Tanzania, once a beacon of stability, peace and democracy in East Africa, has gradually been sliding towards autocracy since Magufuli took power in 2015. In September, Lissu’s convoy was tear gassed by the police and the Chadema offices in Arusha were firebombed, the party said. Several opposition members have been kidnapped, attacked and murdered including one Chadema politician Martin Anney who was kidnapped and murdered in August. Supporters of Chadema have also been accused of retaliatory violence against the CCM in recent weeks.

“President Magufuli and the NEC must cease all intimidation of opposition candidates,” Robert Amsterdam, an international lawyer advising opposition leader Tundu Lissu tells VICE News. “The safety and continued candidacy of Tundu Lissu must also be upheld, who has faced both threats to his life and continuing attempts to disqualify his candidacy for president.”


The Chama Cha Mapinduzi (Party of the Revolution) the ruling party, has been in power since independence in 1961, and President Magufuli, 60, is widely expected to win a second term, not least because the system in charge of the elections is staffed by presidential appointees. Nicknamed “The Bulldozer”, Magufuli came to power on a nationalism and anti-corruption mandate, forcing multinational mining companies to pay higher taxes, subsequently increasing government revenues, but denies cracking down on civil society and the opposition.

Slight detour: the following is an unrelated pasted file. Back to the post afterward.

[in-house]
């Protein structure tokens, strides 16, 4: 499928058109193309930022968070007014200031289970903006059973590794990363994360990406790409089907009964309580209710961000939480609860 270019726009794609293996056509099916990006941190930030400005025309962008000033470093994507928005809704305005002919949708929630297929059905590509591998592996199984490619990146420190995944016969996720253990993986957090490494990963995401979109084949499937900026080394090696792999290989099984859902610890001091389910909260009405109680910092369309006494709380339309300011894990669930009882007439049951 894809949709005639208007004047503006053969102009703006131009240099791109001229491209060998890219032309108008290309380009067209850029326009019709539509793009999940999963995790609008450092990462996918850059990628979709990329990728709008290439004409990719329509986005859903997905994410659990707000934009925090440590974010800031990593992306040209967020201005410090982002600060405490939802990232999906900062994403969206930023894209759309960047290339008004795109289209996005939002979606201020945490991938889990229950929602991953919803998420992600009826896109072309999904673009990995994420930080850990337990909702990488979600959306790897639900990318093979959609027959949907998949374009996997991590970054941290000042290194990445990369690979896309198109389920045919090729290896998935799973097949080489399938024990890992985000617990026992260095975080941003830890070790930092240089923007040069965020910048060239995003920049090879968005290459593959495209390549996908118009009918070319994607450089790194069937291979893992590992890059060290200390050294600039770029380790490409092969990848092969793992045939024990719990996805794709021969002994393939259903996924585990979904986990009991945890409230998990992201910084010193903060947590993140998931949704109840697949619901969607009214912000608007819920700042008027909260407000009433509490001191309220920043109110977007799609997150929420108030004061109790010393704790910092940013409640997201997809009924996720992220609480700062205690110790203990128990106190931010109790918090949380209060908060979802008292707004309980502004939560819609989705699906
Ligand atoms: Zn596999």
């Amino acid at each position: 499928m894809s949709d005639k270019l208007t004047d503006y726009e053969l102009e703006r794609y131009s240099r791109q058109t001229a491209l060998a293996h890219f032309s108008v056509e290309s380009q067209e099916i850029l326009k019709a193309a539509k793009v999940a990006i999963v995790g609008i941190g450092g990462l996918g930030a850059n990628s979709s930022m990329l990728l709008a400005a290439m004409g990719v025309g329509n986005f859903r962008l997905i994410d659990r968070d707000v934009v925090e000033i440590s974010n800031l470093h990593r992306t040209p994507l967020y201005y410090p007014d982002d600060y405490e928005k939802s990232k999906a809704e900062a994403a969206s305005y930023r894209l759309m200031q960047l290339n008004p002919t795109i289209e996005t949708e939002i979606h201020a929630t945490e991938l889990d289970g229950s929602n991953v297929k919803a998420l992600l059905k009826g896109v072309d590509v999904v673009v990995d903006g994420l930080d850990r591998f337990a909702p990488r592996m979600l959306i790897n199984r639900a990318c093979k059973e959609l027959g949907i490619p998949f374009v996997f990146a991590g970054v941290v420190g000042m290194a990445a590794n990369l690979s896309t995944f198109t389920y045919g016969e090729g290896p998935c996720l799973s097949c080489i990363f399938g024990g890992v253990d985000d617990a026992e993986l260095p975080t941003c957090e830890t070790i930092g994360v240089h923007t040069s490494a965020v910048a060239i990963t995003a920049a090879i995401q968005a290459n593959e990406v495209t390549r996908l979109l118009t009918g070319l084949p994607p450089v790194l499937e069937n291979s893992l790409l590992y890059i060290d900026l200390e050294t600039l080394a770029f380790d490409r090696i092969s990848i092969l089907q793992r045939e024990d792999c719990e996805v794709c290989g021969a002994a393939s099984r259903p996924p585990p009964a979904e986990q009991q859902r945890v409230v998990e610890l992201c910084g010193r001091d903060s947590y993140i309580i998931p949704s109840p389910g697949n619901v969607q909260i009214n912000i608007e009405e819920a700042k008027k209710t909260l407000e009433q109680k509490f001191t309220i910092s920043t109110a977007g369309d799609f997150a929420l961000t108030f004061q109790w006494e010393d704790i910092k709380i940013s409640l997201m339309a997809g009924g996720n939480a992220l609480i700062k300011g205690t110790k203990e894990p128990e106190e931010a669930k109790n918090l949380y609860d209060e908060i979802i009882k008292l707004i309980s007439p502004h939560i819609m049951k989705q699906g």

The situation in Tanzania, especially the suspension of Lissu’s campaign, has attracted the interest of the American government. US Senator Jim Risch, chairman of the Senate Foreign Relations Committee, said Lissu’s suspension on “bogus charges raises serious questions about the independence of Tanzania’s electoral commission,” in a statement. “We will not hesitate to consider consequences for those found to be responsible for election-related violence or undermining the democratic process,” the US Embassy in Tanzania added.

“Due to his international reputation, he has largely been saved from violence and force, but this might change in the coming weeks as the ruling administration becomes more desperate to cling to power,” Mohamed says, speaking of Lissu.

The opposition says these are attempts to boost the ruling party’s hold on power. The government and the National Electoral Commission has rejected the allegations.

Lissu, a human rights lawyer, has promised widespread reforms to ensure the respect of citizens’ rights and freedoms and stimulation of the private sector including large cuts on loan interest rates. “If he wins in the upcoming polls, he will continue on this path of authoritarianism,” says Mohamed.

The head directorate of presidential communication Gerson Msigwa declined to comment. Hassan Abbas, Tanzania’s chief government spokesman did not respond to request for comments.

“Under the current circumstances, the opposition will definitely not have a fair playing ground,” Tsehai says. “It remains to be seen how the tallying of the votes will be handled but obviously this will also a distorted process in favor of the ruling party."